‘The English’ Is A Very Good Show, Made Even Better By The Fact That You Can Actually F*cking See It

Before I get to the actual business of discussing Amazon’s The English (starring Emily Blunt and Chaske Spencer), I’m going to be obnoxious. I’m going on a tangent because there’s much to appreciate about this limited series, but I can’t help but be giddy about something that might seem simple but that feels like a revelation.

And it feels silly to say this, but here we are. Everyone knows that there’s a pesky problem these days with movies and TV: in too many cases, you can’t even see what’s happening onscreen. Premium cable channels and streaming services pour millions into “epic” productions and light them with what feels like a 15-watt bulb. Did Arya really kill the Night King during the Battle of Winterfell on Game of Thrones? Maybe! The issue continued with House of the Dragon and was defended as a “creative decision,” and I realize that I’m focusing on one franchise, but it’s an overriding (and frustrating) example regarding an epidemic on small and big screens alike.

With The English, something truly wild happens because you can actually see the action unfold onscreen. It feels like an odd thing to praise, but man, it is nice not to struggle to watch a fine TV show and focus on the story.

I sound sarcastic but am being genuine because look at this:

The English Emily Blunt
The English Chaske Spencer

This is a garbage way to start a review, but I’m excited because this is about more than visuals. Those blazingly blue skies feel aggressively sinister when the show tackles destiny and considers the effects of the past while peering toward the future. And not only is this show satisfyingly watchable during scenes of blazing daylight, but a nighttime scene (which I did not brighten in the below still) has the same outcome.

The English Emily Blunt

It’s stunning stuff. And it’s a seemingly small (yet apparently difficult) consideration these days, but I’m here to tell you that this Amazon show has got it together in the cinematography department, which makes our viewing experiences so much easier. Yes, I realize that Westerns (of the spaghetti variety and otherwise) tend to look different than epic fantasies, but I appreciate that no one tried to “gritty” this show up. The same goes for the rest of The English‘s creative decisions. Yes, this is a good and fun show, taking a parable format to sort issues of power, vengeance, race, and gender. The series grapples almost effortlessly with these tough feats. It also happens to be a part of the Western wave taking over your TVs amid Taylor Sheridan and Paramount’s ongoing Yellowstone success that’s spawning spinoffs galore.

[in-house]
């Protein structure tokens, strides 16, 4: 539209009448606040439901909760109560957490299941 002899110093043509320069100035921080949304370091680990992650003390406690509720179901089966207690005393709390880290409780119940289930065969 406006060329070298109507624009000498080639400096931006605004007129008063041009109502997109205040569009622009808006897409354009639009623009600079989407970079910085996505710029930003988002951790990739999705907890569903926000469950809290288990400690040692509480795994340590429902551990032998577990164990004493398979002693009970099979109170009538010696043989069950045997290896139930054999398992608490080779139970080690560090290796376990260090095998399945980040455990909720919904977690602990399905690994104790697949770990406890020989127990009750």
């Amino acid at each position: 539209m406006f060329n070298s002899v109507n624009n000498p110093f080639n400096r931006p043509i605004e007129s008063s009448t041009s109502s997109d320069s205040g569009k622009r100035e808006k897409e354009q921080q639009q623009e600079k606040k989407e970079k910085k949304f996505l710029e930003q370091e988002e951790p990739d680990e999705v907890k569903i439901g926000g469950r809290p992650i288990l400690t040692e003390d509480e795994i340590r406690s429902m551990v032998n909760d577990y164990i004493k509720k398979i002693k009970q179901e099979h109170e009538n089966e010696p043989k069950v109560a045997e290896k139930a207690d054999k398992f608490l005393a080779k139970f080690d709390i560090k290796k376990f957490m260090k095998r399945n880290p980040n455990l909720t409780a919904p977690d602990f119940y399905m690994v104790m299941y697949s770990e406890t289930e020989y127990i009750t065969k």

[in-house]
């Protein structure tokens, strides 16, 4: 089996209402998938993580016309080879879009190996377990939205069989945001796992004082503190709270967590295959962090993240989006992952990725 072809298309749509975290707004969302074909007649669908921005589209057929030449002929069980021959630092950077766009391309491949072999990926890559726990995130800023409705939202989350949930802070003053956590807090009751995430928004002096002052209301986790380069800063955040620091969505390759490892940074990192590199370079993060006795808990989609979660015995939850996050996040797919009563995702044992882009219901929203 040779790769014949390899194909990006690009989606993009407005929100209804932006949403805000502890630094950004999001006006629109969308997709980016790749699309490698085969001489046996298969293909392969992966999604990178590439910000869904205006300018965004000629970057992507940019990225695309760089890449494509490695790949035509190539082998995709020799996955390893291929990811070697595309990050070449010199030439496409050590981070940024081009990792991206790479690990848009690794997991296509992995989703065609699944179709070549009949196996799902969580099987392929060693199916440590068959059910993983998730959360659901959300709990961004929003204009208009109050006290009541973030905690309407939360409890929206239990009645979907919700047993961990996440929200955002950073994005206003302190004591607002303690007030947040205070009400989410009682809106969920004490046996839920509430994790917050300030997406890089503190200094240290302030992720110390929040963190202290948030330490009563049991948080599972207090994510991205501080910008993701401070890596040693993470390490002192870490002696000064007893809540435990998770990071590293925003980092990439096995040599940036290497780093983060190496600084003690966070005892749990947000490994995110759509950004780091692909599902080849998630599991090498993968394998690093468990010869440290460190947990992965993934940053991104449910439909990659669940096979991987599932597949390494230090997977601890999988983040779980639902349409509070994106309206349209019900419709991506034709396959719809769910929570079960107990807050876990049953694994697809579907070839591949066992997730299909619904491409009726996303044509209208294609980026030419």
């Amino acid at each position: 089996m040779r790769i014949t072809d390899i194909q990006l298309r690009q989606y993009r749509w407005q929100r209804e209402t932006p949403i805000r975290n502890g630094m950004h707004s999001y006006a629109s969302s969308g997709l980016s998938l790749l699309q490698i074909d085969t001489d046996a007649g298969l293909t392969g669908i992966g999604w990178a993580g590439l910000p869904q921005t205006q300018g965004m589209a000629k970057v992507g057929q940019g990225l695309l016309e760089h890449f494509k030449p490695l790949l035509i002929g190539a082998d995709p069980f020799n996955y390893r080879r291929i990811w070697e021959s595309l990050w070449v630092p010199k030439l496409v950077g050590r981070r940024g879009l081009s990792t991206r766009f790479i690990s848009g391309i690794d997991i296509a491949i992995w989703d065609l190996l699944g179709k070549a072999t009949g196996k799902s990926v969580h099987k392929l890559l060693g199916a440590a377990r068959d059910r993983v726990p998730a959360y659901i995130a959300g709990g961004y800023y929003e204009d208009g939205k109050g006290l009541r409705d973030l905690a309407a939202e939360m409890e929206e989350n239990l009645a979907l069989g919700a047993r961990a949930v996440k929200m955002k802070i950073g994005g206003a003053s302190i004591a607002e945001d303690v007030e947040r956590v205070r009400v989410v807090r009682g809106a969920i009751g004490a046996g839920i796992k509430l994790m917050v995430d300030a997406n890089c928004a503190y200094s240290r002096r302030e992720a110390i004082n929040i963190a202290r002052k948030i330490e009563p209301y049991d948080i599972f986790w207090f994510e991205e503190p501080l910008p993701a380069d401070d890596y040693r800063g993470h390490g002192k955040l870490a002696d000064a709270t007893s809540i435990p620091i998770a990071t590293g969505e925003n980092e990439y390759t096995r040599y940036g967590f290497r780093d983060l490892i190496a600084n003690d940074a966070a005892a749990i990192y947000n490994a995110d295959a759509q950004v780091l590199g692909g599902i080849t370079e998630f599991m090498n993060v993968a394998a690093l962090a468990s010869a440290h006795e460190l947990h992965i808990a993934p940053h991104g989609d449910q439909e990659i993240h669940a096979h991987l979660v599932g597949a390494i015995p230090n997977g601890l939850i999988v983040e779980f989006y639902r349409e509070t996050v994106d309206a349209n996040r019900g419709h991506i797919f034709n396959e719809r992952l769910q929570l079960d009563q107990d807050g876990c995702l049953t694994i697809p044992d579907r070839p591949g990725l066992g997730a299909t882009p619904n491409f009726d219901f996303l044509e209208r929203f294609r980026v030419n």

The English is a Western, through and through, albeit a glossy one that takes place in the 1890s. Emily stars as Lady Cornelia Locke, an Englishwoman who’s hell-bent upon revenge following the death of her son. She’s accompanied by Chaske Spencer, who portrays Eli Whipp, a Pawnee Nation ex-cavalry scout. They’re an unlikely team and navigating a somewhat farcical landscape full of characters who are essentially caricatures. They 9mean to kidnap and rape women, and they’re bigots who end up getting what they deserve. Hell, most of the antagonistic characters make Benedict Cumberbatch’s The Power of the Dog character seem like a pussycat, just to give a taste of what the leading duo is up against. Through the power of clever screenwriting, the ultimate effect of this cartoon villainy — and Cornelia and Eli’s pushback during their journey — works in a straightforward story that yields complex effects.